Episode 7: Empower Outdoors Podcast with Nicole Stone
Nicole Stone is an avid angler and hunter from North Dakota. She loves loves targeting Walleye, Pike, Musky, Sturgeon and basically anything big in the Midwest. Nearly every weekend, you'll find her on the water. It's been paying off, too, because she has some pretty amazing catches to show for it!
Check out a few highlights from our interview with Nicole!
What advice would you give to people who have never fished and are hoping to start?
- Don't over complicate it and don't make it expensive.
"I think people think they have to buy the most expensive rod and know all these fancy techniques. In the beginning, its all about becoming not only used to fishing, but addicted to fishing. And you have to catch fish for that to happen."
- Just to get used to fishing in general.
"Fish for pike and panfish, those fish that you’re pretty guarenteed to catch something when you go out. you can fish from banks, you dont need any fancy gear, you just need to go to walmart and pick up a rod and reel, some silver, some spoons, whatever, throw it out there and you’re going to catch something."
- Be willing to drive to lakes known for their fishing.
"I’d much rather drive 4 hours and catch fish than go close to home and not catch fish all weekend."
"It’s really no secret where the greenbacks came from, (referring to the greenback walleye's on her Instagram page). They came from a lake that is loaded with them that’s really easy to fish, you just have to go there."
Any tips in finding great fishing spots?
- Utilize local bait shops to point you in the right direction
- Reach out to locals that fish there often, specifically through social media.
"I just took a chance and wrote, 'We want to come up there, is there any advice that you can give us. I never asked, please take me to your fishing spot, right. I just say, “We’d like to catch fish, it’s a long drive, we respect your spots. But we can’t learn this lake as well as you because we are just too far away, it’s just not practical, I mean we live in a different country."
- Be respectful of those who share their knowledge with you.
“These guys fish there all week long, and they were nice enough to really help kind of lead us out into the right direction, into the right spots and get us on fish, and that made a huge difference."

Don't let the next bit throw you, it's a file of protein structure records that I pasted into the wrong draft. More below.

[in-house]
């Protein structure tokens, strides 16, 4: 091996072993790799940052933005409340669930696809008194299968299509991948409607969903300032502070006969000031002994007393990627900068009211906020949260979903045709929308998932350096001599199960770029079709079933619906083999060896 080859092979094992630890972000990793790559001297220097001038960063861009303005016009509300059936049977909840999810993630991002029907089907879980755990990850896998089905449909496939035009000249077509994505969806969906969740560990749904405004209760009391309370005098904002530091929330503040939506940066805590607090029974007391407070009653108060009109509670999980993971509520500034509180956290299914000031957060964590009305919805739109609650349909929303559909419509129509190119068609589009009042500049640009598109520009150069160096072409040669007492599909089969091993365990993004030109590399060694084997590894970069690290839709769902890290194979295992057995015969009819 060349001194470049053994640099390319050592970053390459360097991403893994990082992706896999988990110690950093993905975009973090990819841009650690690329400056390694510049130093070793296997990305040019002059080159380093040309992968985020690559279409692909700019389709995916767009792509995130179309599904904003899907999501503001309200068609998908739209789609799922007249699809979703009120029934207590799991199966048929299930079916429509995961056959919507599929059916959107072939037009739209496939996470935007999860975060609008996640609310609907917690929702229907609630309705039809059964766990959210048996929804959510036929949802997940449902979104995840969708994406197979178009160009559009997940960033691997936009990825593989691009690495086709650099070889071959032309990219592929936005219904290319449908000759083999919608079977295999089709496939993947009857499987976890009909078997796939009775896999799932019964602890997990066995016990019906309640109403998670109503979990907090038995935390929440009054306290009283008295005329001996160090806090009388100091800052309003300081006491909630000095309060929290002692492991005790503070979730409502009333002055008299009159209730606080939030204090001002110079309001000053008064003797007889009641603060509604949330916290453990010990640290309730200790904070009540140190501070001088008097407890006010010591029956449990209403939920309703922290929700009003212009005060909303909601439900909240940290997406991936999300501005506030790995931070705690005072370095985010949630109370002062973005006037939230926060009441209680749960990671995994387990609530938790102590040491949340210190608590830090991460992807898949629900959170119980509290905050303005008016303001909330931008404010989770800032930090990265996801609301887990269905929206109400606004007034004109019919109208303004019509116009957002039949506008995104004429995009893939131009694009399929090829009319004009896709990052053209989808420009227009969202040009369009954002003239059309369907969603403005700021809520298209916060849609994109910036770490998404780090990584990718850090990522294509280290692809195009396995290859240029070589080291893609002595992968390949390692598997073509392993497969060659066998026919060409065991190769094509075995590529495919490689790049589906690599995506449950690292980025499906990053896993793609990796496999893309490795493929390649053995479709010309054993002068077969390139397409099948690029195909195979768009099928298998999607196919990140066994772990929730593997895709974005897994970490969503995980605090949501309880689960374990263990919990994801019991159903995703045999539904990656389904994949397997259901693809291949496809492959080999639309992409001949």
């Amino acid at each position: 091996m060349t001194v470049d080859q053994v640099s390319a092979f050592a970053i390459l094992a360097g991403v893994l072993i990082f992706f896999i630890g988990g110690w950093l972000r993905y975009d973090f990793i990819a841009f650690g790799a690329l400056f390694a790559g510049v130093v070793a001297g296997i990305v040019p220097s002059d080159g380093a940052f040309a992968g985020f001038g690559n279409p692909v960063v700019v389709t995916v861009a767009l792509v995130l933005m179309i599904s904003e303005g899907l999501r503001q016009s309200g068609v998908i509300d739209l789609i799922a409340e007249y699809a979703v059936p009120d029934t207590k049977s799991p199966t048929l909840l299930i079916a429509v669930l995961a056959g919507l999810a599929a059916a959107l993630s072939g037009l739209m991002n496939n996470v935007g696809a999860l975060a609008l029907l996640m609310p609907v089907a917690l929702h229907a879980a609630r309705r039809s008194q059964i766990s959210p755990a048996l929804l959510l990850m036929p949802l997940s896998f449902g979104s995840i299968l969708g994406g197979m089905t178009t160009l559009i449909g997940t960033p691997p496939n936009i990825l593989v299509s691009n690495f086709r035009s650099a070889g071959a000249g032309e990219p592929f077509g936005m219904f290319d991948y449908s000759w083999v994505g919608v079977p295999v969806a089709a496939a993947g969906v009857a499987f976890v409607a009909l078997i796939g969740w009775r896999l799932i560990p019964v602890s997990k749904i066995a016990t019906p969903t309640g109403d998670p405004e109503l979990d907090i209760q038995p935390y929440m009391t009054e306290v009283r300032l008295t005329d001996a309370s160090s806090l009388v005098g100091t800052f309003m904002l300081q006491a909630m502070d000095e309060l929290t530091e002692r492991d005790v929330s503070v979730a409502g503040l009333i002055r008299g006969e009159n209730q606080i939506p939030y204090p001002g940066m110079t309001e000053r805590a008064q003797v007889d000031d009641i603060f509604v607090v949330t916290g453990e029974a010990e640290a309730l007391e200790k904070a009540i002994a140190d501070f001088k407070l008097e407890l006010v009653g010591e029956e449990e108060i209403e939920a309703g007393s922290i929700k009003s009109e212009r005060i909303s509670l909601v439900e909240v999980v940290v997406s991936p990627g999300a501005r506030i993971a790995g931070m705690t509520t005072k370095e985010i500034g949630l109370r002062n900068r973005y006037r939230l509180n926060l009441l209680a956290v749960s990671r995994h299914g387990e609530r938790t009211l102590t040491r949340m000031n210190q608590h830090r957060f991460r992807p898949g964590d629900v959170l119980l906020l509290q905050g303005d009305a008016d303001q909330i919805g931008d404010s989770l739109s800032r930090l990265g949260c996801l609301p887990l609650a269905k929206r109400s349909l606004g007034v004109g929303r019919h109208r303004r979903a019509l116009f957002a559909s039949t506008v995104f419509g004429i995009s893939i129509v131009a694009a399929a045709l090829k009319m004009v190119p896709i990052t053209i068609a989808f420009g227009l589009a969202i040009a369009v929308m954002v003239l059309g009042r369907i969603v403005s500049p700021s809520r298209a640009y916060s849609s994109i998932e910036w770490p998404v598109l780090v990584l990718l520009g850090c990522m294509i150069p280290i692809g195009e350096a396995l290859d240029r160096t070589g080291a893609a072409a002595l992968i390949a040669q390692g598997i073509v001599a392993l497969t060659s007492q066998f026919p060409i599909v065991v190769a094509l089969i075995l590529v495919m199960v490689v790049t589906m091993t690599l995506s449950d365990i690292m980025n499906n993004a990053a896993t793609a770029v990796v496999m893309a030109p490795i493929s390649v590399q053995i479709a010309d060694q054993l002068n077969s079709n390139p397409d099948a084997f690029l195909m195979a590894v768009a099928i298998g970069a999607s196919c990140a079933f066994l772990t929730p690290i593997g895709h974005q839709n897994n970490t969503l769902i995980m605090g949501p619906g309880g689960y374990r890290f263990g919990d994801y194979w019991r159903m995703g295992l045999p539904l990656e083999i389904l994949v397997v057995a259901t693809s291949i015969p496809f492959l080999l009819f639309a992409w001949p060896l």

"...they literally took us out there with their own trucks, took us to the spots and got us on fish, and they were more than happy to do that for us as long as we were kind, respectful, to not share those spots on social media and really just showed them gratitude for taking the time for us. Especially if you give them credit for putting in the work, when you don’t. Don’t take credit for something that you don’t put in the work for."
What’s it like to be an outdoorswomen in the social media spotlight?
"Mostly good. It’s opened more doors for me than I could have ever dreamed. At the same time., there are always those people that try to bring you down. "
"But for every negative comment, there are a hundred good ones. And it all makes up for it when you have that one women or girl be like, 'Oh I really found this inspiring, or I saw you fishing by yourself and now I’m going to go out.' That type of stuff. Where someone sees you can do it and they can do it, and now you’ve created another person that’s also being an ambassador for the outdoors, or getting more into it. That inspirational part of it is the most rewarding.
Tips for moderately advanced anglers?
- Trust your electronics
- Don't be afraid to change up your presentation
"I always recommend trusting your electronics because even though there is textbook knowledge, and we all have textbook knowledge, especially if we want to take fishing to the next level. But having that knowledge and using it as a guide versus relying on it are two different things. And when you’re not catching fish, you have to throw out what you know and we willing to just find the fish."